1 tsp. vanilla (I used Watkins Vanilla)
1-1/2 cups unsifted all-purpose flour
1/2 tsp. baking powder (I like aluminum free)
1/2 tsp. salt
1/8 tsp. baking soda
1/2 cup Hershey's Cocoa
3/4 cup sifted flour (this flour goes in at the end)
1. Cream butter, cream cheese, sugar, egg, and vanilla in large bowl.
2. In a separate bowl combine 1-1/2 cups flour, baking powder, salt, and baking soda. Gradually add flour mixture to creamed mixture; blend well.
3. Divide dough in half. (I eye balled it:)
4. Blend cocoa into one half of the dough. Shape and refrigerate while preparing remainder of the dough.
5. Take the remainder of the vanilla dough and add the saved 3/4 cup of flour. Shape and refrigerate 15 minutes for easy handling.
6. Remove from refrigerator and roll each portion into a 9-inch square. (You won't need additional flour, it's very easy to work with and shouldn't stick.) Place chocolate layer on top of vanilla (or visa versa:) Roll up jelly roll style and wrap dough tightly in waxed paper or plastic wrap. (Colleen put her Peanut Butter Chocolate Pinwheel Cookie dough upright in a glass to keep its round shape.) Great idea Huh? Chill at least one hour or overnight. Slice dough 1/4-inch thick and place on un-greased cookie sheet. (they don't spread so you can put them pretty close together) (The Purple Foodie shared her tip for slicing in the Nutella Pinwheel Cookies post she shared for World Nutella Day)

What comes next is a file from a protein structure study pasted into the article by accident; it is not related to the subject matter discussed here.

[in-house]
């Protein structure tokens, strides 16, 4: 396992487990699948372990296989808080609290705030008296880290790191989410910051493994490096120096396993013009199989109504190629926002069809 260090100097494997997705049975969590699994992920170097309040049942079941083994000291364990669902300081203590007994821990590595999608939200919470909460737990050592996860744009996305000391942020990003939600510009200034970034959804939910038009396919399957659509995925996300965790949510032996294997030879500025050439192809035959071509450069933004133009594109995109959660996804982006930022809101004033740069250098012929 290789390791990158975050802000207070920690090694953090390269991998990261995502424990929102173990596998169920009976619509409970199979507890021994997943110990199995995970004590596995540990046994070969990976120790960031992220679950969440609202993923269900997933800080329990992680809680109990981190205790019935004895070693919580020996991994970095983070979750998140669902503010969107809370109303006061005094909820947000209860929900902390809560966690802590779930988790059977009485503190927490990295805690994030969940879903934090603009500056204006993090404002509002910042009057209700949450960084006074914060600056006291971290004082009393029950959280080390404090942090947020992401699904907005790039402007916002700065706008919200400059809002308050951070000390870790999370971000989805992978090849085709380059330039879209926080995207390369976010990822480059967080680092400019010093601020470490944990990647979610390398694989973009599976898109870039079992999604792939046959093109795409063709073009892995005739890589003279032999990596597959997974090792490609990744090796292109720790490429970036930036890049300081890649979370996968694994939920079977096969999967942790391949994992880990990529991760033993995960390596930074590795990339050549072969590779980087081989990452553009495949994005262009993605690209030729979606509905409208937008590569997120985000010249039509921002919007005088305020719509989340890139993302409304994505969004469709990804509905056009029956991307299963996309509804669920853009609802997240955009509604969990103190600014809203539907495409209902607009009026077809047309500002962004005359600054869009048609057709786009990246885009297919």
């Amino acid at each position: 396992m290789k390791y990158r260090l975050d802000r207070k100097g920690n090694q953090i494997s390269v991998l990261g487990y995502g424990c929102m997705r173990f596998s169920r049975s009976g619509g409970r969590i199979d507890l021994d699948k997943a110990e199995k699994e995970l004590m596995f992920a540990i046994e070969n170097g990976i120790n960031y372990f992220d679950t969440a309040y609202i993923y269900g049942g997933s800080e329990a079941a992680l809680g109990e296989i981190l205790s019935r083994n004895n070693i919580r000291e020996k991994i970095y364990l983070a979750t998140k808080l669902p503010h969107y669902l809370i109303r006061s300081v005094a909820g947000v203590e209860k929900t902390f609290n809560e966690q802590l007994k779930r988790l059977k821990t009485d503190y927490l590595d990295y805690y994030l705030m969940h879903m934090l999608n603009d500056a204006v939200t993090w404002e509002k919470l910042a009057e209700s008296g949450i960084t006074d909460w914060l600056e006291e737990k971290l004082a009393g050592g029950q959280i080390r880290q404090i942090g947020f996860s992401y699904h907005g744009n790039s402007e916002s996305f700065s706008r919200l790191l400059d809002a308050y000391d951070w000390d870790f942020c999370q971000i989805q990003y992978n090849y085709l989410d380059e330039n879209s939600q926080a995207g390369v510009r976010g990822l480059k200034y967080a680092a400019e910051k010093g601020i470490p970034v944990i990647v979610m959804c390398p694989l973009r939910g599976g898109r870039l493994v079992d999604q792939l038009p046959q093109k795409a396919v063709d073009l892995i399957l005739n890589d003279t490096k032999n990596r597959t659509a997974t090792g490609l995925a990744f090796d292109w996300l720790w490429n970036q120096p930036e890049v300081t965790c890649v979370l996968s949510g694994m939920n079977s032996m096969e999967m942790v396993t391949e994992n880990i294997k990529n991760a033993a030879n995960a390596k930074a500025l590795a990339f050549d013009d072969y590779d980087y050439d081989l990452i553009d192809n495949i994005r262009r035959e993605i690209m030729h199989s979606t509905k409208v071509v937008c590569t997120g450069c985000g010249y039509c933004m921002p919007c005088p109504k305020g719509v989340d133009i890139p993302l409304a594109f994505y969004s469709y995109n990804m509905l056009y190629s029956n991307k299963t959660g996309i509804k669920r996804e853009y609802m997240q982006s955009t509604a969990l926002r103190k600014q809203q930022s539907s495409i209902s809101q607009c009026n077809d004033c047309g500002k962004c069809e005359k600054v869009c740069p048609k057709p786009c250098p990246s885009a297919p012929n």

7. Bake at 350 degrees for 12 to 15 minnutes or until lightly browned.
8. Remove from cookie sheet. Cool on wire rack. Makes about 3 dozen cookies.
My Note: That's way too many cookies for me. I'm going to try a little experiment. I'm going to cut the roll down into 3 logs and put two in the freezer and keep one in the fridge. My son's birthday is this weekend and if per chance, I happen to be cooking dinner, I'll just grab Pinwheels from the freezer. I think these will freeze just fine. Enjoy!
Match the Links Game
Now for the game. It's easy really. Just match the person in the column on the left with their Months of Edible Celebrations link on the right. The hints at the top should give you an idea of what Tasteful Inventions have been shared in previous months. Don't worry, the answers are at the bottom of this post. Have fun!!!